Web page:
Volvo dealers are concerned about an EV-only future

Volvo dealers are concerned about an EV-only future

More concerning for sellers is the threat that low-maintenance EVs offer to their income generator – the service segment. Parts and repair work might account for 60 to 80 per cent of a dealership’s total income.

However, with fewer moving parts that may fail, improved over-the-air software-based repairability, and fewer basic maintenance items like brake pads and oil changes, EV trips to the service lane are considerably less frequent.

According to McKinsey & Co., EVs will produce up to 40% less aftermarket expenditure than comparable-aged ICE vehicles.

“How can we make up for lost fixed-ops business? “What are the additional methods for generating new money and lowering costs?” Norcross, the owner of Volvo Cars Memphis in Tennessee, spoke up.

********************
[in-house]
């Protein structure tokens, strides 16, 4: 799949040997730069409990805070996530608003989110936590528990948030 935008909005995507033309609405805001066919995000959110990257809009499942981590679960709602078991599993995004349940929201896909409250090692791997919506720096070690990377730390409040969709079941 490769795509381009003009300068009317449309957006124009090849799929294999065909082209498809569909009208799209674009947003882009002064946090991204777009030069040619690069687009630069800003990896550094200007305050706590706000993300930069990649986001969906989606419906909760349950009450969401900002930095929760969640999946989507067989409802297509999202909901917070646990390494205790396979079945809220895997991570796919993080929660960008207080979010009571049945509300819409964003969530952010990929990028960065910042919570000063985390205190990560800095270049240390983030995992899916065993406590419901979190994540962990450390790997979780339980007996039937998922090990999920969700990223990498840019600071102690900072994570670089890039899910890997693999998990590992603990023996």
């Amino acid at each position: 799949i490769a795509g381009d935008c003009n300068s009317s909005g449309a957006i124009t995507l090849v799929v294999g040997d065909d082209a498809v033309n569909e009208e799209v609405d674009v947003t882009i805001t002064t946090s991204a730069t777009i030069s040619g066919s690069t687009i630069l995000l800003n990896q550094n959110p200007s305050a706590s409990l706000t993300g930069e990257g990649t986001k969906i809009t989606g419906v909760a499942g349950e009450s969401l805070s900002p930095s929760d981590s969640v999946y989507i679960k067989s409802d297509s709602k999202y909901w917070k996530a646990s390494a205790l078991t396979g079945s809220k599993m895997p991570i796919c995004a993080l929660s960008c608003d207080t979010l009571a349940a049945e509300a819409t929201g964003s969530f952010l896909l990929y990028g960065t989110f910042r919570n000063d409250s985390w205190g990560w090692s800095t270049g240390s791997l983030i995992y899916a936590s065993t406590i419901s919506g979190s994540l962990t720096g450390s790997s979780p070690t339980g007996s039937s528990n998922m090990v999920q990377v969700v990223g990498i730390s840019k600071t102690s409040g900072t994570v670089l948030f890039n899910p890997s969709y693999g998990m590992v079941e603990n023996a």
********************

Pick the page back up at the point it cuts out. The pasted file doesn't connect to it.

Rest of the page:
Volvo’s next generation of software-first battery-powered automobiles, such as the full-size EX90 crossover, will have advanced driver-assist technology, lidar sensors, and bidirectional charging capabilities. This would need expensive and time-consuming retraining of back and front-end operations.

“You’re going to have to perform the training and have personnel capable of communicating the new technologies with a company that is actively expanding technologically,” Norcross said. “At a premium level, you’ll have to step it up.”

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